0370 270 6000

already registered?

Please sign in with your existing account details.

need to register?

Register to access exclusive content, sign up to receive our updates and personalise your experience on brownejacobson.com.

Privacy statement - Terms and conditions

Mirvahedy v Henley, House of Lords

25 March 2003
The issues

RTA – Animal Act 1971 Section 2.

The facts

The Claimant sued for damages for personal injuries when his car collided with a horse belonging to the Defendants. The horse had escaped from its field during the night breaking through an electric fence, a barbed wire fence and undergrowth. The horse, together with two other horses in the same field had got onto the A380. One of them crashed into the Claimant’s car causing damage and serious personal injuries. The Judge at first instance found that the horses had escaped because of some unknown event that had caused them to panic and trample the fences and posts that would otherwise have been adequate for keeping in normal horses. He found no negligence.

He found no liability under Section 2(ii) Animals Act 1971 because the damage had been caused by the presence of the horses on the road, rather than by any abnormal or unusual characteristics they displayed. The Claimant appealed to the Court of Appeal, who allowed the Appeal on the basis that the accident had been caused by the particular characteristics of the horses once they had escaped and that the Animals Act did cover temporary characteristics, which were normal to the breed, even in unusual circumstances.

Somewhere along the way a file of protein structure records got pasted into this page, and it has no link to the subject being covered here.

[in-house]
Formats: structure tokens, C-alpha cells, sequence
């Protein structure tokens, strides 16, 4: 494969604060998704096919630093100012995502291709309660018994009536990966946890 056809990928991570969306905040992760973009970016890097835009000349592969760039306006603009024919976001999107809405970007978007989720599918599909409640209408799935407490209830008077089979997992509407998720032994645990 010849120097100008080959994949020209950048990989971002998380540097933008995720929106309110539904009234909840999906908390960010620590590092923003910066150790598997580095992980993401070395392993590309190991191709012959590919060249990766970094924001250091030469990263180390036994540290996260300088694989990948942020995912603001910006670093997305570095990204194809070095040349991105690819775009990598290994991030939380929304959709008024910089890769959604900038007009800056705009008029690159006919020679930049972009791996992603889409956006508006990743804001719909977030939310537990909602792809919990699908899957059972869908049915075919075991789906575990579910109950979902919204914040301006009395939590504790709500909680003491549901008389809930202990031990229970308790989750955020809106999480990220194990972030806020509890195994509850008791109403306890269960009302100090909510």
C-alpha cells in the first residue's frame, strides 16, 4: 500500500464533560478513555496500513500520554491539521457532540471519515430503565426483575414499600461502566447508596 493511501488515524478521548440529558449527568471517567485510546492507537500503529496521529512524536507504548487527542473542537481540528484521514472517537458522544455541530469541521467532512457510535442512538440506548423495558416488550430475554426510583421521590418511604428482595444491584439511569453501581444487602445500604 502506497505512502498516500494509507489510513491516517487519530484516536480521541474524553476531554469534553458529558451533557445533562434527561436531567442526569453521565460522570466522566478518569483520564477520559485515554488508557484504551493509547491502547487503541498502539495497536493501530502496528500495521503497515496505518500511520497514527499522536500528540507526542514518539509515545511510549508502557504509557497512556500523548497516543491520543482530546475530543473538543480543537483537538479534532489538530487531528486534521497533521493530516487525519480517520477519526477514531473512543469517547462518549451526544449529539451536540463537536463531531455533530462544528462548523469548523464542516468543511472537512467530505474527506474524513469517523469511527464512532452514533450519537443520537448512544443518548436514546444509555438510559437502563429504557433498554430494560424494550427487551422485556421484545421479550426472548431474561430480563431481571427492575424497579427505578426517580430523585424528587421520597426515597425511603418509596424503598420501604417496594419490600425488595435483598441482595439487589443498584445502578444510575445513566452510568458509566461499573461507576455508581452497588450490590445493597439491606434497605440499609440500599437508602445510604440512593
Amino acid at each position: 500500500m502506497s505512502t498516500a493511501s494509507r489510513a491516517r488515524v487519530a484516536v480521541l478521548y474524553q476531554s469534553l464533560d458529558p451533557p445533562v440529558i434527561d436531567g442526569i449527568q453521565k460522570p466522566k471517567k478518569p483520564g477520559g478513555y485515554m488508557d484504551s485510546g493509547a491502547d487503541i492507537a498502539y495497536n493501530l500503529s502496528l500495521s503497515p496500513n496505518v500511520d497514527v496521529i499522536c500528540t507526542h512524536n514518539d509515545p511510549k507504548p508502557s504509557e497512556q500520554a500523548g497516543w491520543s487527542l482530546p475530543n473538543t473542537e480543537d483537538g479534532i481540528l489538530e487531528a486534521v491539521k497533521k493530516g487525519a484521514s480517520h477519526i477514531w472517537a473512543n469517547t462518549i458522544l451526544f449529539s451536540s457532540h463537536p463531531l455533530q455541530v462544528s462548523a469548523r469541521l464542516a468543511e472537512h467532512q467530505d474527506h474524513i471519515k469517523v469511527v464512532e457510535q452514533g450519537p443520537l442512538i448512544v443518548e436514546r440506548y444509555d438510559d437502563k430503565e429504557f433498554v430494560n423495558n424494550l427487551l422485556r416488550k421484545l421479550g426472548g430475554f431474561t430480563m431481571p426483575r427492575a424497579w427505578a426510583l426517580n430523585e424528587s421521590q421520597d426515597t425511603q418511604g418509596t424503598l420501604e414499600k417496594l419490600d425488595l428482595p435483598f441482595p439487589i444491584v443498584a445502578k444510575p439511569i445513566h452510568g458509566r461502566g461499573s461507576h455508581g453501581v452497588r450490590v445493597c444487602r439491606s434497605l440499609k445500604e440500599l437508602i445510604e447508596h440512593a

The Defendant appealed to the House of Lords.

The decision

The Decision (by a Majority of 3-2)

1. The Court of Appeal had been correct. The keeper could be liable where the behaviour of the animal was not normally found in animals of the same species, but the keeper could also be liable where the behaviour, although not generally displayed by animals of that species, was normal in particular circumstances or at particular times. So the behaviour of the horses in bolting in panic was normal in the circumstances of being panicked by an external event.

Comments

As Lord Nicholl noted, it is difficult to see circumstances in which Section 2 (ii)(b)
will not be satisfied where an animal has caused an accident and the width of the strict liability imposed by the Act is accordingly widened.

focus on...

Legal updates

Contingent loss in negligence claims

Contingent loss is relevant to limitation; specifically, the date at which a claimant’s cause of action accrues for the purposes of a claim in the tort of negligence (as many claims against professional advisers are framed).

View

Legal updates

Legal and regulatory monthly update - September 2019

The latest update covering delegated authority, insurance product development, the senior insurance managers regime, data protection, operational control frameworks, Lloyds market, and horizon scanning.

View

Legal updates

Kuoni referred to the CJEU by Supreme Court for clarification - possible impact on breach of contract, vicarious liability and assumption of responsibility claims for sexual abuse and assault

We were hoping to be able to give you some interesting insights following the judgment of X v Kuoni Travel Ltd but that will have to wait for another day.

View

Legal updates

The disappearance of LIBOR

Companies should undertake a comprehensive review and audit to identify those products and legacy contracts that are LIBOR-linked and carry out an in-depth risk assessment of discontinuation. Where possible, companies should look at appointing an individual to oversee the programme.

View

The content on this page is provided for the purposes of general interest and information. It contains only brief summaries of aspects of the subject matter and does not provide comprehensive statements of the law. It does not constitute legal advice and does not provide a substitute for it.

mailing list sign up



Select which mailings you would like to receive from us.

Sign up